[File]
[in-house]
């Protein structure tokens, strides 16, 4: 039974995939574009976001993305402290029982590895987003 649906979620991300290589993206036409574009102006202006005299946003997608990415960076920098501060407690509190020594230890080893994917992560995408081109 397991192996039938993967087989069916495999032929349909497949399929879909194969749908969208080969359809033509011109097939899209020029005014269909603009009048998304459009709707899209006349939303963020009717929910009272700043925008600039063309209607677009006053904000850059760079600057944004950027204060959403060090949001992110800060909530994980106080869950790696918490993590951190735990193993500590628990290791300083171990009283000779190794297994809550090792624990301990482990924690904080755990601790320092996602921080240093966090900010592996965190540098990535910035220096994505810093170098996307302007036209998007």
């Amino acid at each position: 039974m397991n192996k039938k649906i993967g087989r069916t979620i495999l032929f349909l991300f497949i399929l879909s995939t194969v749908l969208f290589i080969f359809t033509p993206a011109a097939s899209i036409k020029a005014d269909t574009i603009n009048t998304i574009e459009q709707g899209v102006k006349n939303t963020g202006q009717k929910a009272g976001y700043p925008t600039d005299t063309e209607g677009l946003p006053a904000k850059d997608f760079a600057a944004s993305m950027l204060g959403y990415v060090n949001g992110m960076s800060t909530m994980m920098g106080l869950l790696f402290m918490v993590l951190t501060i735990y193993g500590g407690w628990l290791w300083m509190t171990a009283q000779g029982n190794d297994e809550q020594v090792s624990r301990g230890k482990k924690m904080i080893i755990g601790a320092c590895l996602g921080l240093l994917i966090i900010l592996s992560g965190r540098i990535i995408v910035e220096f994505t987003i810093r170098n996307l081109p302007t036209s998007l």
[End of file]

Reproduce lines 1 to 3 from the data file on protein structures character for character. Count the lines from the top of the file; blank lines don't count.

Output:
[in-house]
């Protein structure tokens, strides 16, 4: 039974995939574009976001993305402290029982590895987003 649906979620991300290589993206036409574009102006202006005299946003997608990415960076920098501060407690509190020594230890080893994917992560995408081109 397991192996039938993967087989069916495999032929349909497949399929879909194969749908969208080969359809033509011109097939899209020029005014269909603009009048998304459009709707899209006349939303963020009717929910009272700043925008600039063309209607677009006053904000850059760079600057944004950027204060959403060090949001992110800060909530994980106080869950790696918490993590951190735990193993500590628990290791300083171990009283000779190794297994809550090792624990301990482990924690904080755990601790320092996602921080240093966090900010592996965190540098990535910035220096994505810093170098996307302007036209998007």
């Amino acid at each position: 039974m397991n192996k039938k649906i993967g087989r069916t979620i495999l032929f349909l991300f497949i399929l879909s995939t194969v749908l969208f290589i080969f359809t033509p993206a011109a097939s899209i036409k020029a005014d269909t574009i603009n009048t998304i574009e459009q709707g899209v102006k006349n939303t963020g202006q009717k929910a009272g976001y700043p925008t600039d005299t063309e209607g677009l946003p006053a904000k850059d997608f760079a600057a944004s993305m950027l204060g959403y990415v060090n949001g992110m960076s800060t909530m994980m920098g106080l869950l790696f402290m918490v993590l951190t501060i735990y193993g500590g407690w628990l290791w300083m509190t171990a009283q000779g029982n190794d297994e809550q020594v090792s624990r301990g230890k482990k924690m904080i080893i755990g601790a320092c590895l996602g921080l240093l994917i966090i900010l592996s992560g965190r540098i990535i995408v910035e220096f994505t987003i810093r170098n996307l081109p302007t036209s998007l």